The Hard-Court Runway: Fashion at the U.S. Open
Between the U.S. Open and Fashion Week, the stylish spectacle on display in New York over the past couple weeks has enticed a bout of rubbernecking.
Between the U.S. Open and Fashion Week, the stylish spectacle on display in New York over the past couple weeks has enticed a bout of rubbernecking so tiresome that when the dust settles, the whiplash will set in.
Last night’s men’s final featured a matchup that took the odds-makers by surprise and bored the fashion critics to sleep. The two finalists, Japan’s Kei Nishikori and Croatia’s Marin Čilić, entered the tournament as underdogs and dressed to look the part. Čilić pulled out the victory, his first career Grand Slam title, wearing a shirt made by Chinese sportswear brand Li Ning that made tastefully oblique reference to oil spills; it gave him the narrow aesthetic upper-hand over Nishikori, whose relatively plain outfit was designed by Uniqlo.
Of course, the anticlimactic championship couture did not detract from the well-established legacy of hard-court vogue in Flushing, Queens. Wardrobe stunts are part of the tradition at the U.S. Open, where players are thankfully unencumbered by the stodgy dress code of Wimbledon or the Frenchy refinement of Roland Garros. Consider bold pioneer of the fashion faux pas, Andre Agassi, who elevated the garish ‘90s tourist-bohemian patterns and laughably unconvincing mullet wig to championship status. (A possible factor to his wardrobe decisions, Agassi’s use of crystal meth was only revealed after his retirement.) Until the hairpiece cost him the French Open and he decided to go bald, Agassi was sporting Williamsburg looks while raking in Wall Street prize money.
Agassi’s arch-rival and compatriot, Pete Sampras, though more moderately dressed, also donned some memorable outfits in his day. Since then, American men’s tennis fashion has suffered a drought, with the notable exception of the abstract subway map pattern on Andy Roddick’s t-shirt and trucker hat in 2004, designed by Reebok.
A measure of patriotic redemption has come in the form of doubles team and identical twins the Bryan brothers, who nabbed their 100th career title this year, wearing the exact same outfit head to toe—their signature style, but one seldom adopted by other doubles pairs, perhaps because, in runway-speak, it’s just too “matchy-matchy.”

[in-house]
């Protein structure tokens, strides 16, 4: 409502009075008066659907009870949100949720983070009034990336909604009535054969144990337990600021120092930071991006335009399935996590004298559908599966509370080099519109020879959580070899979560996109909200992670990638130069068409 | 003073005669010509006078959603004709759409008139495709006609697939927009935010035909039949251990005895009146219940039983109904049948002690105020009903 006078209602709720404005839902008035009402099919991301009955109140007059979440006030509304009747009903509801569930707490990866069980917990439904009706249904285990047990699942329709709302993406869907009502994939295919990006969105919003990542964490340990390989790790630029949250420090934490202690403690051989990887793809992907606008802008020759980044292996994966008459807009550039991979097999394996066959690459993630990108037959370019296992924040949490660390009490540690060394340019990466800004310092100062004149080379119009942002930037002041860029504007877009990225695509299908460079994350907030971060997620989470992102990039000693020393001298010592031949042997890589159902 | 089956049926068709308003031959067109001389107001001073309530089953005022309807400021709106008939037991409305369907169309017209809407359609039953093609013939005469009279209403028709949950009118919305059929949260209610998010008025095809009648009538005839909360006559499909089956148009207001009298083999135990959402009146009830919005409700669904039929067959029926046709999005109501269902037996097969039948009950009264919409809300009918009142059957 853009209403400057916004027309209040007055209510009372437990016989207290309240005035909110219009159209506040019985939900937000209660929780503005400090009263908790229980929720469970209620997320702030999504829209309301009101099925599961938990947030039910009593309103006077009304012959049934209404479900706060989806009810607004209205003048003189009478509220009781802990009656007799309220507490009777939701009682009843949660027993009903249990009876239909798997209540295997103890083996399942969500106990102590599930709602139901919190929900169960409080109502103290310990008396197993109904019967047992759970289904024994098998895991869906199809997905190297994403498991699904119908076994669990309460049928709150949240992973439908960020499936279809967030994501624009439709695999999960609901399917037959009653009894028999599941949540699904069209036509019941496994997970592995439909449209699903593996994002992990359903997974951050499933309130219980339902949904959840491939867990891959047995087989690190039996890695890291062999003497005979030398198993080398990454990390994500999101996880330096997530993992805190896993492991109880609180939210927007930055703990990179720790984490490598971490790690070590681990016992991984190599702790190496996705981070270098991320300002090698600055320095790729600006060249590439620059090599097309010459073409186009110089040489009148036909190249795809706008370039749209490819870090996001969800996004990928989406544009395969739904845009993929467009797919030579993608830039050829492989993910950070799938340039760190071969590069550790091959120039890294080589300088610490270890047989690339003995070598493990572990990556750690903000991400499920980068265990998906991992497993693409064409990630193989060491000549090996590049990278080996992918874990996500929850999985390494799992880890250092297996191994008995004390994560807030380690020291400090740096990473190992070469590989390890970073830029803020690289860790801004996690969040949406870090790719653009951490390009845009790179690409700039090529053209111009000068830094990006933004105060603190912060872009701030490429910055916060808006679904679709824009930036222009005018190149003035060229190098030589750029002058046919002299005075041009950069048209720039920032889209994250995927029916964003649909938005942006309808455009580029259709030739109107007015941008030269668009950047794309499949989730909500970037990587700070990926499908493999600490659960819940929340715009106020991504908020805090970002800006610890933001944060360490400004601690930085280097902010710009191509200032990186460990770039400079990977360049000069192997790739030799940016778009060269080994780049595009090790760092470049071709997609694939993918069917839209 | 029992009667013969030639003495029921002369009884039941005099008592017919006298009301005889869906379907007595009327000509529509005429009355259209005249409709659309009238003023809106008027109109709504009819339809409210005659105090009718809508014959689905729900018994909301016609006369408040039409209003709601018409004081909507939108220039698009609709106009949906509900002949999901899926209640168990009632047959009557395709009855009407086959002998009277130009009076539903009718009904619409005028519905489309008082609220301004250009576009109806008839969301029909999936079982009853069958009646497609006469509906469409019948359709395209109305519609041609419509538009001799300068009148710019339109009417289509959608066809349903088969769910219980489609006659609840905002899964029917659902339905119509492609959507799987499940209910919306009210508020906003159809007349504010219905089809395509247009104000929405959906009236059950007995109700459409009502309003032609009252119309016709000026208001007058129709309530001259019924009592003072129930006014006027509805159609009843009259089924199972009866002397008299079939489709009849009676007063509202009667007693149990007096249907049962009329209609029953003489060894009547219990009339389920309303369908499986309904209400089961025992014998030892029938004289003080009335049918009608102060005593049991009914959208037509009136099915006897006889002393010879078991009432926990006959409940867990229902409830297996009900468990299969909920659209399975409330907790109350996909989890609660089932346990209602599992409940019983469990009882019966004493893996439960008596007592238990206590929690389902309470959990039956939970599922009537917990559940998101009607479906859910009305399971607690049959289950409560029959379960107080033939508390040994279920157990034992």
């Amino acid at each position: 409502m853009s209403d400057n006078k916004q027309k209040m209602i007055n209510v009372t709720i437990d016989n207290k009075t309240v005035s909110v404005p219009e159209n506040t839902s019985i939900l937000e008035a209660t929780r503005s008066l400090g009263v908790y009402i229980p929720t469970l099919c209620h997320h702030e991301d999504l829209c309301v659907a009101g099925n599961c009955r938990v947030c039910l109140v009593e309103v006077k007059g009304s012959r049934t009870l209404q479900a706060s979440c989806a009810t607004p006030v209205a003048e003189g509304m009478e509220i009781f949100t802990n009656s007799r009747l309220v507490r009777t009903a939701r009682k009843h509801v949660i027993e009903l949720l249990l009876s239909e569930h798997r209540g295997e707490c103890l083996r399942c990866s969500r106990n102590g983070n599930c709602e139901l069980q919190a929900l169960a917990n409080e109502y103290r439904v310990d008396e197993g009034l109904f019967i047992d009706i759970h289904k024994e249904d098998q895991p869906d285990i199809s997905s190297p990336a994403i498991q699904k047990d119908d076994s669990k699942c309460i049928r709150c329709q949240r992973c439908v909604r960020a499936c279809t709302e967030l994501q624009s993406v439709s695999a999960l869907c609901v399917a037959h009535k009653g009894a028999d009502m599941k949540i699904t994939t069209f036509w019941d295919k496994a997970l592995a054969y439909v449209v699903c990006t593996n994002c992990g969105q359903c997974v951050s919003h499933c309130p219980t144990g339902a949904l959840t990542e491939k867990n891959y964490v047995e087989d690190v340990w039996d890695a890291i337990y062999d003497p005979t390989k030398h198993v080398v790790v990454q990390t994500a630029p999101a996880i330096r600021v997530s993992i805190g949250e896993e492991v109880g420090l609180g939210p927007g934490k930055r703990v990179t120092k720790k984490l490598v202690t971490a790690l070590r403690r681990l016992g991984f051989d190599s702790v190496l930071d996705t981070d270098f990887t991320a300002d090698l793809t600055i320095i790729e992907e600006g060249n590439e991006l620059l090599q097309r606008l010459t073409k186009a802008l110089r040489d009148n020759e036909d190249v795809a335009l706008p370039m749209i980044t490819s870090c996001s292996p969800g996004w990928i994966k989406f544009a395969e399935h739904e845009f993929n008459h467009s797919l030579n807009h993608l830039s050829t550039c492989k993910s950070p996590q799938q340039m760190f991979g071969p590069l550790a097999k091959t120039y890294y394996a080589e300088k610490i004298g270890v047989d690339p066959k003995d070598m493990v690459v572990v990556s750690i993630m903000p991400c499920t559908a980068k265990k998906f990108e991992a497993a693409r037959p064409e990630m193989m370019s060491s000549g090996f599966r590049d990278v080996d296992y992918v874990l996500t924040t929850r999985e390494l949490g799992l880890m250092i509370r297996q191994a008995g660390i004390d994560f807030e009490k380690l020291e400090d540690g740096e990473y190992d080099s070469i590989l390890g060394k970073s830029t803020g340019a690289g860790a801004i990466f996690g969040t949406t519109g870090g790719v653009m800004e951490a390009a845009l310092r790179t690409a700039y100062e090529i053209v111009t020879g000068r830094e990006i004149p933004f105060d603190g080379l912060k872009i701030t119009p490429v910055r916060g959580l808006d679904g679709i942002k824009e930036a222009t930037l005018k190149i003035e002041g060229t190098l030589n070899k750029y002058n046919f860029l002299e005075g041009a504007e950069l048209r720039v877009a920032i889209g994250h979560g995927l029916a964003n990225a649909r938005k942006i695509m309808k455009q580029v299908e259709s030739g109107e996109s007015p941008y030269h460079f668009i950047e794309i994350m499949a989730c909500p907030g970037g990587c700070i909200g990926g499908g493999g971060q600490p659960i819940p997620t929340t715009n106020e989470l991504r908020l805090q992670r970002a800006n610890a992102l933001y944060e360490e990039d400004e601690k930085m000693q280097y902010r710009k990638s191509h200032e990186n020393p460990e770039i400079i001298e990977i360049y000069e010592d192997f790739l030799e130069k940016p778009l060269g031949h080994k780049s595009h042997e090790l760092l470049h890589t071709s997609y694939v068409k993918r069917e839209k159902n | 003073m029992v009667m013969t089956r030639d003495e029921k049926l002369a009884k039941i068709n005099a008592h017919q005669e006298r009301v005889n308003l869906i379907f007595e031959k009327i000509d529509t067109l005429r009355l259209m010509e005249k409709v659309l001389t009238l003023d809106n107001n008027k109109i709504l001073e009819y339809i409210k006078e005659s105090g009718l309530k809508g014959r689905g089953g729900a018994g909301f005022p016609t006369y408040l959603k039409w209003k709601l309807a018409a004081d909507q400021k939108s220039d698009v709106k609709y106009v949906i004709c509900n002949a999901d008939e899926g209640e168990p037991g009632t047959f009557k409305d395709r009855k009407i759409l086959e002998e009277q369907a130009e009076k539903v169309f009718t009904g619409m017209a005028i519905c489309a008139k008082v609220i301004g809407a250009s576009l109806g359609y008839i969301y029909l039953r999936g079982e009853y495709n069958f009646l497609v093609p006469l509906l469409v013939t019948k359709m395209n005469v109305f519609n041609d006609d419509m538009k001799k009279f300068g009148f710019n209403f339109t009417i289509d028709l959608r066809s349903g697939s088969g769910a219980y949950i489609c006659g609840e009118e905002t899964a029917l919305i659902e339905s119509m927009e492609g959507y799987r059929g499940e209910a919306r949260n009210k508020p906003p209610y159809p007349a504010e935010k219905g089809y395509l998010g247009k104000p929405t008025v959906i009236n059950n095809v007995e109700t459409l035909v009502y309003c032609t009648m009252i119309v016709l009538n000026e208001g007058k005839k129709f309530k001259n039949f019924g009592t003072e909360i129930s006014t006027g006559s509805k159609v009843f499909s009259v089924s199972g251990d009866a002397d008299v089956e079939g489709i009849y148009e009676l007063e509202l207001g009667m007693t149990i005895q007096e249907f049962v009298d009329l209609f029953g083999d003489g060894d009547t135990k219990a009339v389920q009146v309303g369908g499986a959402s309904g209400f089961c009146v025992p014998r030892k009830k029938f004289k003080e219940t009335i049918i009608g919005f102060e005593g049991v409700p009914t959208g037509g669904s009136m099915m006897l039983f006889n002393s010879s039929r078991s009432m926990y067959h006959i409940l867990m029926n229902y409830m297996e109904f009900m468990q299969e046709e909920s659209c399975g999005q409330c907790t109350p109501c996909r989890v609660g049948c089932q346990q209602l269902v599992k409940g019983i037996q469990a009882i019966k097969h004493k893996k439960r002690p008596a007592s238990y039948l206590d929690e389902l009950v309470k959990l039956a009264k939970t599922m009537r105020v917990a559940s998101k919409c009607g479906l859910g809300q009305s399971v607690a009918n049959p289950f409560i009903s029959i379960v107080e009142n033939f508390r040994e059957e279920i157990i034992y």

On the women’s side, perennial fashion plates Serena and Venus Williams have contributed their share of radical on-court fashion, rocking hefty bling, beaded braids with braces, a “cat suit,” and, more recently, knee-high black biker boots (which actually turned out to be shin sleeves, like the kind of “boots” included in store-bought Halloween costumes).
This year, Serena waltzed to her sixth U.S. Open title, wearing a snow-leopard-print dress by Nike. Her sister’s blue and white dress-visor combo, designed by her own clothing line, EleVen, represented a turn-down from the louder outfits she’s worn in the past, e.g. the frill “skirt” and flesh-toned spandex she wore at the 2010 French Open, about which she was moved to clarify during a press conference that it had “nothing to do with the rear—it just so happens that I have a very well-developed one.” Having posed nude for ESPN The Magazine earlier this year, it didn’t have to be about the rear.
For Roger Federer, the player with the fattest trophy case of all time, it was only appropriate that he arrive in Flushing looking G’d up from the feet up: hence the collaboration with Michael Jordan on the NikeCourt Zoom Vapor AJ3s, which feature his trademark “RF” design on the side and the iconic Air Jordan logo on the tongue. Federer’s all-black outfit was reminiscent of the Gillette ad in which he starred alongside Thierry Henry and Tiger Woods—a contrast to the white and gold blazer he wore last year at Wimbledon. Even in the twilight of his career, he is Skywalker in London, Vader in New York.
While sportswear brands design sleeker and higher-tech outfits for their players to model on court, popular off-court styles seem to lag some 20 to 40 years behind the most modern looks. The new AJ3s are premium, but they’ll never enjoy the phenomenal popularity of the adidas Stan Smiths, for which demand has been so sustained that more than 100 editions have been released— among them, collaborations with BAPE, Pharrell Williams, Young Jeezy, Ghostface Killah, Method Man, and Kermit the Frog— too many for even Wikipedia to keep track of. Similarly, Ralph Lauren’s futuristic t-shirts for the ball boys, which featured built-in sensors to track their vital signs, won’t soon reach the iconic status of Fila collared shirt and headband look sported by Bjorn Borg and reinterpreted through the decades by Richie Tenenbaum and Frank Ocean.